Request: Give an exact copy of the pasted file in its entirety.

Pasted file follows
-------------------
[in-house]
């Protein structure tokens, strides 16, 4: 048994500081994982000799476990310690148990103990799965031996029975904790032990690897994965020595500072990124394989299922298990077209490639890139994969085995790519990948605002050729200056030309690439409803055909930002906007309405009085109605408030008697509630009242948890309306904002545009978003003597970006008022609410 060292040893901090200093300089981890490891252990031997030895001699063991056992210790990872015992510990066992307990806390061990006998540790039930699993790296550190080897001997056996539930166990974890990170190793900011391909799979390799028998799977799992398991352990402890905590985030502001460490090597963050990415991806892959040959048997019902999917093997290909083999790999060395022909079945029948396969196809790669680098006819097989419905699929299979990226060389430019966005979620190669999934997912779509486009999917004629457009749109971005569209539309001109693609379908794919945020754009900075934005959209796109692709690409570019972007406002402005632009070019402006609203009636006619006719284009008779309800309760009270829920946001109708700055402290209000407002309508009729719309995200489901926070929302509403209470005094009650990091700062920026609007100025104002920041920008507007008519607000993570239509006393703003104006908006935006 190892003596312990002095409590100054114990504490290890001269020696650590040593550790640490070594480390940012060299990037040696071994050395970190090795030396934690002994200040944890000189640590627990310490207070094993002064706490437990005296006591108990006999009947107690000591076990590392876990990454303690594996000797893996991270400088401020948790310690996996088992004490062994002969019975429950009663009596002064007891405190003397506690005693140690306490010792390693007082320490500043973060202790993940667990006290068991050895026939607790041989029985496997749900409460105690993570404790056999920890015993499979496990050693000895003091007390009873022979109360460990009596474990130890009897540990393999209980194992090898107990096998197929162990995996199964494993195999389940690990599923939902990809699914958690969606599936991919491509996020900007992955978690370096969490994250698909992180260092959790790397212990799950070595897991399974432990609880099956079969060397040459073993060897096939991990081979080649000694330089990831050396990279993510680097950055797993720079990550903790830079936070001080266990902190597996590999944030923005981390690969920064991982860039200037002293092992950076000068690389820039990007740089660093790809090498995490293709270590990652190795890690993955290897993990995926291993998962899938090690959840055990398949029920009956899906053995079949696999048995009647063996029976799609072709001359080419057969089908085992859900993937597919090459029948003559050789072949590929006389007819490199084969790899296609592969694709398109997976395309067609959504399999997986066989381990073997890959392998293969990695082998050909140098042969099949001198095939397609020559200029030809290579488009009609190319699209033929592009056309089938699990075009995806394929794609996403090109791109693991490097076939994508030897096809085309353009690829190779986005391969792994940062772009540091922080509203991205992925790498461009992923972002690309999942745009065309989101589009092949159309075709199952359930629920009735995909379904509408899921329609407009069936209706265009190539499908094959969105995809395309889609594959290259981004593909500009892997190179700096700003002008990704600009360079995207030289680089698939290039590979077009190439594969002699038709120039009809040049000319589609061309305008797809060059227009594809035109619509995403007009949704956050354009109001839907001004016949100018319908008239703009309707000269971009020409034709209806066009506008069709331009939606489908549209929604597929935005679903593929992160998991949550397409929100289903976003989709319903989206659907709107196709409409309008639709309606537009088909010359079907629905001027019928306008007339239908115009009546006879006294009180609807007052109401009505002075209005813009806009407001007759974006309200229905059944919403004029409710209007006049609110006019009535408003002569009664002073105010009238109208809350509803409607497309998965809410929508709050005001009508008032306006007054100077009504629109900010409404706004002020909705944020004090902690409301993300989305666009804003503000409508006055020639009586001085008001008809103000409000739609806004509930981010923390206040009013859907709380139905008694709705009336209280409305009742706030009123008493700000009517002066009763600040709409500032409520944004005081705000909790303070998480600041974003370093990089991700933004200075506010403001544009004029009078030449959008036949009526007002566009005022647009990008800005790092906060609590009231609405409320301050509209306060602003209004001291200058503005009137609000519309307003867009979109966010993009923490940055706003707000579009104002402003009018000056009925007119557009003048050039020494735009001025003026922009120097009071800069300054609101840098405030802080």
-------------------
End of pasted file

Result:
[in-house]
């Protein structure tokens, strides 16, 4: 048994500081994982000799476990310690148990103990799965031996029975904790032990690897994965020595500072990124394989299922298990077209490639890139994969085995790519990948605002050729200056030309690439409803055909930002906007309405009085109605408030008697509630009242948890309306904002545009978003003597970006008022609410 060292040893901090200093300089981890490891252990031997030895001699063991056992210790990872015992510990066992307990806390061990006998540790039930699993790296550190080897001997056996539930166990974890990170190793900011391909799979390799028998799977799992398991352990402890905590985030502001460490090597963050990415991806892959040959048997019902999917093997290909083999790999060395022909079945029948396969196809790669680098006819097989419905699929299979990226060389430019966005979620190669999934997912779509486009999917004629457009749109971005569209539309001109693609379908794919945020754009900075934005959209796109692709690409570019972007406002402005632009070019402006609203009636006619006719284009008779309800309760009270829920946001109708700055402290209000407002309508009729719309995200489901926070929302509403209470005094009650990091700062920026609007100025104002920041920008507007008519607000993570239509006393703003104006908006935006 190892003596312990002095409590100054114990504490290890001269020696650590040593550790640490070594480390940012060299990037040696071994050395970190090795030396934690002994200040944890000189640590627990310490207070094993002064706490437990005296006591108990006999009947107690000591076990590392876990990454303690594996000797893996991270400088401020948790310690996996088992004490062994002969019975429950009663009596002064007891405190003397506690005693140690306490010792390693007082320490500043973060202790993940667990006290068991050895026939607790041989029985496997749900409460105690993570404790056999920890015993499979496990050693000895003091007390009873022979109360460990009596474990130890009897540990393999209980194992090898107990096998197929162990995996199964494993195999389940690990599923939902990809699914958690969606599936991919491509996020900007992955978690370096969490994250698909992180260092959790790397212990799950070595897991399974432990609880099956079969060397040459073993060897096939991990081979080649000694330089990831050396990279993510680097950055797993720079990550903790830079936070001080266990902190597996590999944030923005981390690969920064991982860039200037002293092992950076000068690389820039990007740089660093790809090498995490293709270590990652190795890690993955290897993990995926291993998962899938090690959840055990398949029920009956899906053995079949696999048995009647063996029976799609072709001359080419057969089908085992859900993937597919090459029948003559050789072949590929006389007819490199084969790899296609592969694709398109997976395309067609959504399999997986066989381990073997890959392998293969990695082998050909140098042969099949001198095939397609020559200029030809290579488009009609190319699209033929592009056309089938699990075009995806394929794609996403090109791109693991490097076939994508030897096809085309353009690829190779986005391969792994940062772009540091922080509203991205992925790498461009992923972002690309999942745009065309989101589009092949159309075709199952359930629920009735995909379904509408899921329609407009069936209706265009190539499908094959969105995809395309889609594959290259981004593909500009892997190179700096700003002008990704600009360079995207030289680089698939290039590979077009190439594969002699038709120039009809040049000319589609061309305008797809060059227009594809035109619509995403007009949704956050354009109001839907001004016949100018319908008239703009309707000269971009020409034709209806066009506008069709331009939606489908549209929604597929935005679903593929992160998991949550397409929100289903976003989709319903989206659907709107196709409409309008639709309606537009088909010359079907629905001027019928306008007339239908115009009546006879006294009180609807007052109401009505002075209005813009806009407001007759974006309200229905059944919403004029409710209007006049609110006019009535408003002569009664002073105010009238109208809350509803409607497309998965809410929508709050005001009508008032306006007054100077009504629109900010409404706004002020909705944020004090902690409301993300989305666009804003503000409508006055020639009586001085008001008809103000409000739609806004509930981010923390206040009013859907709380139905008694709705009336209280409305009742706030009123008493700000009517002066009763600040709409500032409520944004005081705000909790303070998480600041974003370093990089991700933004200075506010403001544009004029009078030449959008036949009526007002566009005022647009990008800005790092906060609590009231609405409320301050509209306060602003209004001291200058503005009137609000519309307003867009979109966010993009923490940055706003707000579009104002402003009018000056009925007119557009003048050039020494735009001025003026922009120097009071800069300054609101840098405030802080």